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38 Responses to Gender relations in the home

  1. Bring Back EP at LP says:


    I agree on the fastidious around the house. Their standards are much higher than ours and I didn’t get married until almost 40 so I was used to cleaning around the house.

    Politically incorrect but women love being with their children. Part of the rise of part-time employment explains this. They want to work but NOT at the expense of their children. Men have never had this choice and so have never tried to gain this. Women coming from rarely working instantly wanted this and employers responded knowing the flexibility in it as well.

  2. Pavlov's Cat says:

    I know anecdote isn’t evidence, but it is illustration, which is all I’m claiming to provide here: a male friend, academic, quite well-read in gender theory, whined to me once (when his kids were adolescent boys still living at home and his wife was in fulltime employment) that the state of their bathroom sink made his gorge rise. ‘Why don’t you clean it yourself?’ I asked in as gentle a tone as I could muster. He looked surprised; this solution had clearly not occurred to him. ‘I don’t know how,’ he replied.

  3. Rob says:

    I’ve never understood the argument that anecdote isn’t evidence. Whyever not?

  4. Ron says:

    Men clean when it is [absolutely?] necessary, women clean for the sake of cleaning.

    When I look at a bit of dust on the mantelpiece and consider cleaning it but have something better [more interesting?] to do, I remember how long I will be in the grave and do the more interesting thing.

    Oh … and when household chores are talked about why does it only involve those inside the house? Time lawnmowing, yardwork, gutter cleaning, car maintenance, external painting, trips to the tip etc were added to the household chores shared list – it might help balance the scales to a degree.

  5. whyisitso says:

    “I didn’t get married until almost 40 so I was used to cleaning around the house.”

    You must have been a most unusual man in your under-40 days, Homer. I got married in the second half of my twenties and I never did get used to cleaning around the house/flat etc, even when I lived on my own.

  6. C.L. says:

    Nicholas, forgive the intrusion. But with Ken avoiding the issue, I wondered if you might tell me why my sidebar link has been removed from the new site. (The only one). Al Bundy’s remains there, despite his blog having been deleted.

    Just curious.

  7. derrida derider says:

    I’ve never understood the argument that anecdote isn’t evidence. Whyever not? – Rob
    Well, it’s evidence of something. But the trouble is that I can always find another anecdote showing the opposite of the point you want to make.

    BTW, it’s usually expressed in George Stigler’s formulation: “the plural of anecdote is not data”.

  8. Rob says:

    dd, there was a line of argument at catallaxy a few days ago that personal observation is worthless as well. So how are ordinary people – as opposed to statisticians and sociologists – supposed to make up their minds?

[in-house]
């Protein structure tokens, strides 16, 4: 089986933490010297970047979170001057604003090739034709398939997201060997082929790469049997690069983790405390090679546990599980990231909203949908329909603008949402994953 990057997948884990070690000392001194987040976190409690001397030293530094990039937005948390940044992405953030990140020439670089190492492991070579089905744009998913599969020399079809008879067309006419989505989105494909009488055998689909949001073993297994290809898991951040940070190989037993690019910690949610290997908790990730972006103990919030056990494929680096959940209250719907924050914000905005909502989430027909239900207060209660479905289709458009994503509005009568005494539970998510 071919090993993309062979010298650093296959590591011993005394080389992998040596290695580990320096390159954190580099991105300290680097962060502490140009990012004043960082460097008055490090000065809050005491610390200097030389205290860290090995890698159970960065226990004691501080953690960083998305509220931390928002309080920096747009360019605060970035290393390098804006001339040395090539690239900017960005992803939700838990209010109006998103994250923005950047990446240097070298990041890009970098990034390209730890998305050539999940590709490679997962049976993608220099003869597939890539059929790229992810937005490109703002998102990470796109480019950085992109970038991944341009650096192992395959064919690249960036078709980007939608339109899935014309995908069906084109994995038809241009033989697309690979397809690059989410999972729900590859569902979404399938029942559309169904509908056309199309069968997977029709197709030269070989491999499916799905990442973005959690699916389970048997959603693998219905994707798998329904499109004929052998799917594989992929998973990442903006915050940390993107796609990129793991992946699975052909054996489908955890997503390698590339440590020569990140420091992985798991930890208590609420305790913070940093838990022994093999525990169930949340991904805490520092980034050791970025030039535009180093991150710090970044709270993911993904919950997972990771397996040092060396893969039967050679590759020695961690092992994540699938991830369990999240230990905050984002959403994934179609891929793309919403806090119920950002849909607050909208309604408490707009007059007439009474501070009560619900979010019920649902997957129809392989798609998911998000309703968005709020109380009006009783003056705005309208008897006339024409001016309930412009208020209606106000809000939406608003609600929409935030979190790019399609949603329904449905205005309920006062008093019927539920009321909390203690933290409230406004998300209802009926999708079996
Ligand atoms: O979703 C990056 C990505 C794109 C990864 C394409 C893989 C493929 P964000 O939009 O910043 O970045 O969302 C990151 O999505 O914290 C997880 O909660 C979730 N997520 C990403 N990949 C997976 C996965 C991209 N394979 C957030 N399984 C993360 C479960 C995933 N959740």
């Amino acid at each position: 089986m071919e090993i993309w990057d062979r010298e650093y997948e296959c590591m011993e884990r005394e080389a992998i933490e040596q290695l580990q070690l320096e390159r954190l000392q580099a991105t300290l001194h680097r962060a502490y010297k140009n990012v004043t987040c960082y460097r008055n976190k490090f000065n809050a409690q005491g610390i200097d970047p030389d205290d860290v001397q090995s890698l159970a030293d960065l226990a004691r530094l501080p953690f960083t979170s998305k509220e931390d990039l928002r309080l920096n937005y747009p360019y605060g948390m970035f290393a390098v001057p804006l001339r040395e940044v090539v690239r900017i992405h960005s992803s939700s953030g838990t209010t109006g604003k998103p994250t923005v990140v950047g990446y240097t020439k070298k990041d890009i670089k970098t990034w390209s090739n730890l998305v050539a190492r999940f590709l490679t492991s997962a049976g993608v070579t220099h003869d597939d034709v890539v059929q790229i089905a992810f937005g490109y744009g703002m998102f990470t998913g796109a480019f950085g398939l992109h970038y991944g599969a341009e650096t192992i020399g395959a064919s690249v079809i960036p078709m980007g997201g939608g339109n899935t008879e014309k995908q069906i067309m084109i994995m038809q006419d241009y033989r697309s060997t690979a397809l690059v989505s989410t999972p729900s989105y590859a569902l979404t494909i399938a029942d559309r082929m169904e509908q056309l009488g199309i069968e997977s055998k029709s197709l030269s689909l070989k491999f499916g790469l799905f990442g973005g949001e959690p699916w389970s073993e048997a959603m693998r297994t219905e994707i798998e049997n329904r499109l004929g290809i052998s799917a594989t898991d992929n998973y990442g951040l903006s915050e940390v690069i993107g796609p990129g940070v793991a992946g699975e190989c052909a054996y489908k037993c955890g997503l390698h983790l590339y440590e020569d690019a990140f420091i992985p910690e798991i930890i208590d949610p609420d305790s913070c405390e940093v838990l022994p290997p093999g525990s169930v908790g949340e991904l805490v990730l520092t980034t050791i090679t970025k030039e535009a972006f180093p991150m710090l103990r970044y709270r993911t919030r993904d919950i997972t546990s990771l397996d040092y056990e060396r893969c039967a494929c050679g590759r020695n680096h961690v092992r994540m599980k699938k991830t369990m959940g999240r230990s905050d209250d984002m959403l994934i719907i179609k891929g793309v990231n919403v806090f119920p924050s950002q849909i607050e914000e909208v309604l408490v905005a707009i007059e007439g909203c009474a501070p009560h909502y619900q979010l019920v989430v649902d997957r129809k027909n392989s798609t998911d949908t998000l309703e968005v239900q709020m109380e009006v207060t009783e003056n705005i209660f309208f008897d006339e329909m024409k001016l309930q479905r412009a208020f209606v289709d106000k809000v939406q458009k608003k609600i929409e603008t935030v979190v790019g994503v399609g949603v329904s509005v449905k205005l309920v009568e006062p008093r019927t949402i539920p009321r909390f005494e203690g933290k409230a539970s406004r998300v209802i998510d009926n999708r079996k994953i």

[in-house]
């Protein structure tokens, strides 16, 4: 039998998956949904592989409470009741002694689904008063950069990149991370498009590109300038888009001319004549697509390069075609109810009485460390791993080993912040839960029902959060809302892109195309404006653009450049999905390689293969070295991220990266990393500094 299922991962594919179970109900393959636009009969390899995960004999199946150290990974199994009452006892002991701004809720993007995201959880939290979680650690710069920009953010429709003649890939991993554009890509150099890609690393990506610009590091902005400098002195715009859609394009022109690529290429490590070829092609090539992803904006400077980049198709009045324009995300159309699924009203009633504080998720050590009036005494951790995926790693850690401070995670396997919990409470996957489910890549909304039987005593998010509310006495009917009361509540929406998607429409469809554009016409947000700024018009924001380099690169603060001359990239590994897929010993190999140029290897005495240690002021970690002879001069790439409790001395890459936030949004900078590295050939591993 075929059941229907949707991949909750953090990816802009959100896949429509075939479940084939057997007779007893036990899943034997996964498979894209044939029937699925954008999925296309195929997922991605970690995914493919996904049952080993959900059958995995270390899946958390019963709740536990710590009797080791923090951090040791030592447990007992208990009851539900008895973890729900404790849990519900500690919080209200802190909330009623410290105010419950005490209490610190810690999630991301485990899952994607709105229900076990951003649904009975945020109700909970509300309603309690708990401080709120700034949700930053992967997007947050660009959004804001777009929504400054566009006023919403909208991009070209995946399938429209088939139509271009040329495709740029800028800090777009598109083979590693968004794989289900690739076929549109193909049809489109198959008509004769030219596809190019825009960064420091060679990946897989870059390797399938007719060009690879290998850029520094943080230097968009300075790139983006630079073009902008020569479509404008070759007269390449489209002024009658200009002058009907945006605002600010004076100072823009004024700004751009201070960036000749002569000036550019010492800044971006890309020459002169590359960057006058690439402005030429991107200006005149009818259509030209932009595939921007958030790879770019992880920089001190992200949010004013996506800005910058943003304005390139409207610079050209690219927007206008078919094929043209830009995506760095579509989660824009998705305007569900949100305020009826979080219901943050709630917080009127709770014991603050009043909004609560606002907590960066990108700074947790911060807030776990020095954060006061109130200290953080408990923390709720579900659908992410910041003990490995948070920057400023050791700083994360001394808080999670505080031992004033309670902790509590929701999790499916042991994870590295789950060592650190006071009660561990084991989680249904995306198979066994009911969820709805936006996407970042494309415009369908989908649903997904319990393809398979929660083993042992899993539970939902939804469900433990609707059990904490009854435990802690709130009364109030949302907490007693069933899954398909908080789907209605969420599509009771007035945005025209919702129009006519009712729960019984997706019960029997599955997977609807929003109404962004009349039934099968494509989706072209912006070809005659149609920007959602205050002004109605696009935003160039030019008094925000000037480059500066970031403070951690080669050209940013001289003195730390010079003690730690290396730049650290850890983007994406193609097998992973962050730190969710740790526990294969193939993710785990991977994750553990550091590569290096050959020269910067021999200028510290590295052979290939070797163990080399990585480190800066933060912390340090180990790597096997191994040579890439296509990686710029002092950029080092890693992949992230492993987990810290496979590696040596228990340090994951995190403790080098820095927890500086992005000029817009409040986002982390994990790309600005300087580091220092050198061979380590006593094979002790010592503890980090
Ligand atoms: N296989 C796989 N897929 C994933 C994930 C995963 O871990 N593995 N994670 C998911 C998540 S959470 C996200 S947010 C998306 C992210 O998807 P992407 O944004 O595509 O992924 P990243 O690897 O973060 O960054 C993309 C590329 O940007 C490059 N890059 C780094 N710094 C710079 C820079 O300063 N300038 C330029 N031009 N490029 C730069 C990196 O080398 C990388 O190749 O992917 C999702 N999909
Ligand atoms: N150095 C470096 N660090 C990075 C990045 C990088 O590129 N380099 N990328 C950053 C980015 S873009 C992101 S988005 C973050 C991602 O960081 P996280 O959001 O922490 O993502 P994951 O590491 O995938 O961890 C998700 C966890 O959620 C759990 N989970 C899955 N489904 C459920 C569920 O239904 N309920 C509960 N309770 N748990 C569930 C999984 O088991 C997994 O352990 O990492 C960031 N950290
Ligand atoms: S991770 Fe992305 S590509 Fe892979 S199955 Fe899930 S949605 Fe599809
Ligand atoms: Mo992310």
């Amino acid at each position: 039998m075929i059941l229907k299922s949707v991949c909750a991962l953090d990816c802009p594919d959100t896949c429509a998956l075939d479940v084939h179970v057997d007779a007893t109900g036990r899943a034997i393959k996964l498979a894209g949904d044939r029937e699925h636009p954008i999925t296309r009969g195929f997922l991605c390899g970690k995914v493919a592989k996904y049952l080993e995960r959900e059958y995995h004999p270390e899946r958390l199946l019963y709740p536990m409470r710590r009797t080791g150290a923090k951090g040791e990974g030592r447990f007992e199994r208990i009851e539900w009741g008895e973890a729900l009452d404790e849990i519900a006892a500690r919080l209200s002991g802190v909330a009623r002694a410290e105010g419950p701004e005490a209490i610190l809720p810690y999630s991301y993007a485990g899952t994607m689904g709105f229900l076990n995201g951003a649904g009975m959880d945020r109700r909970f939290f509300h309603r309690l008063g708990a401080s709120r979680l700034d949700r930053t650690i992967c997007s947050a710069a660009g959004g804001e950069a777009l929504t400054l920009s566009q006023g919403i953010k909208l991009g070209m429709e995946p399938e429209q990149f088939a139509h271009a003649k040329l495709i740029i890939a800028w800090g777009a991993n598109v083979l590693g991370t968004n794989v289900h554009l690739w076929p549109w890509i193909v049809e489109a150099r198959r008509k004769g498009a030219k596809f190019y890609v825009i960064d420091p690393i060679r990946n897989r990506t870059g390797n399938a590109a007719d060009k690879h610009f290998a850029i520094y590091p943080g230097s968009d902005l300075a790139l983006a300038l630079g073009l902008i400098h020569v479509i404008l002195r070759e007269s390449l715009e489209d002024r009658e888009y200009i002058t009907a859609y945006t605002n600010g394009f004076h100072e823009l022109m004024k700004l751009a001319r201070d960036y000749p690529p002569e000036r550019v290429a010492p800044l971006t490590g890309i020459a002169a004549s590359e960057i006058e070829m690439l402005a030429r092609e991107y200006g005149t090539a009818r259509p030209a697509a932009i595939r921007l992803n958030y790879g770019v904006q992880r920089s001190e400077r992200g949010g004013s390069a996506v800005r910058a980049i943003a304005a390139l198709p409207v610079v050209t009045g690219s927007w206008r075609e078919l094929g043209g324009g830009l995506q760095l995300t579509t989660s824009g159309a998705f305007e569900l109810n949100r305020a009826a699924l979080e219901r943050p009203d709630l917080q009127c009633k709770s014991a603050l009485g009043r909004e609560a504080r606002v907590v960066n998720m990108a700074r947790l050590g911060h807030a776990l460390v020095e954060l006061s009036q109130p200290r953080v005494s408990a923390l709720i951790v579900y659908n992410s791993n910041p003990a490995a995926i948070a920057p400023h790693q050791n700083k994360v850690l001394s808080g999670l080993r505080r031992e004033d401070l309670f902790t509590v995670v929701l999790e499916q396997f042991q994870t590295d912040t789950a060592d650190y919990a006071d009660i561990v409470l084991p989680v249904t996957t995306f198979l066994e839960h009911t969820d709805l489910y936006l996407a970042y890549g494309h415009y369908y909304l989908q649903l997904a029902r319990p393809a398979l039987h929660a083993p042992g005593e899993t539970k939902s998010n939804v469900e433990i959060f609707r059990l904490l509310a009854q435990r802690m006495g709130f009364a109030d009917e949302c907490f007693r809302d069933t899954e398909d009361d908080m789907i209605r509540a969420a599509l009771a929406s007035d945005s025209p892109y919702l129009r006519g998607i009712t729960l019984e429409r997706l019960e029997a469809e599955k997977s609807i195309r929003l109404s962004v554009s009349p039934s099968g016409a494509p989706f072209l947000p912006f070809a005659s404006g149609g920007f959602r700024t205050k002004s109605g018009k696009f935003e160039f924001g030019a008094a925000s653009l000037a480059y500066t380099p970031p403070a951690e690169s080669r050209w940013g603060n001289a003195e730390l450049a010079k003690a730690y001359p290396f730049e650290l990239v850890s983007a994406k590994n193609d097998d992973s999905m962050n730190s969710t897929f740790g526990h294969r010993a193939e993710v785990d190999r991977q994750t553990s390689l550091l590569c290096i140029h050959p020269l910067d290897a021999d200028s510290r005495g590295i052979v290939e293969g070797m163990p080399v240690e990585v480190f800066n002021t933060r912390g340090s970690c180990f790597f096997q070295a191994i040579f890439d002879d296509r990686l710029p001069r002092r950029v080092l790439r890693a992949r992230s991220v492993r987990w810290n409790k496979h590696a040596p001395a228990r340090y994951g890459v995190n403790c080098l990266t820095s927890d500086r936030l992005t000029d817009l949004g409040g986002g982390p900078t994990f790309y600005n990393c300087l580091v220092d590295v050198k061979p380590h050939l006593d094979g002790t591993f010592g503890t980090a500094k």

9. Harry Clarke says:

    Women are naturals for housework given their links to childbearing. Young girls play with dolls while young boys play with trucks and trains. It is factual and its recognition has only become politically incorrect through absurdities such as the crazy end of the women’s movement that believes paid work = liberation while raising kids = slavery. You can express the general idea more neutrally but this commonplace observation says it all.

    What was wrong with the nuclear family model where women, who married, mainly looked after the kids while dad mainly earned the income? A division of labour makes sense and in no sense devalues women unless you believe paid work is essential for life. Why not one based on genetics with the sensible exception that if the genders prefer to reverse the role (perhaps because the woman has better earning power while the male wants to take care of the house) thats fine? People who get married but do not seek to have kids have misplaced priorities but don’t enter into this debate anyway.

    This only sounds monstrously right-wing because as a society we have our feet off the ground. Get the basics right: Decent family arrangements that protect and encourage kids. It isn’t liberation for everyone to be part of the paid work force — just naive ideology that drives up house prices.

  10. Nicholas Gruen says:


    Ken is taking it easy. You should too.

    I doubt very much if you’ve been deliberately removed from the sidebar. But if you have been, I certainly don’t know of it.

  11. I’ve never understood the argument that anecdote isn’t evidence. Whyever not?

    Rob – Because there can be no confidence in its generalisability. Just because I perceive something, or it happens to me, says nothing in itself about whether this is representative of the whole population, or whatever subset of it I’m trying to suggest it represents (ie – “all men are”…).

  12. So how are ordinary people – as opposed to statisticians and sociologists – supposed to make up their minds?

    Anyone can inform themselves of the evidence as to whatever they’re interested in.

  13. Nicholas Gruen says: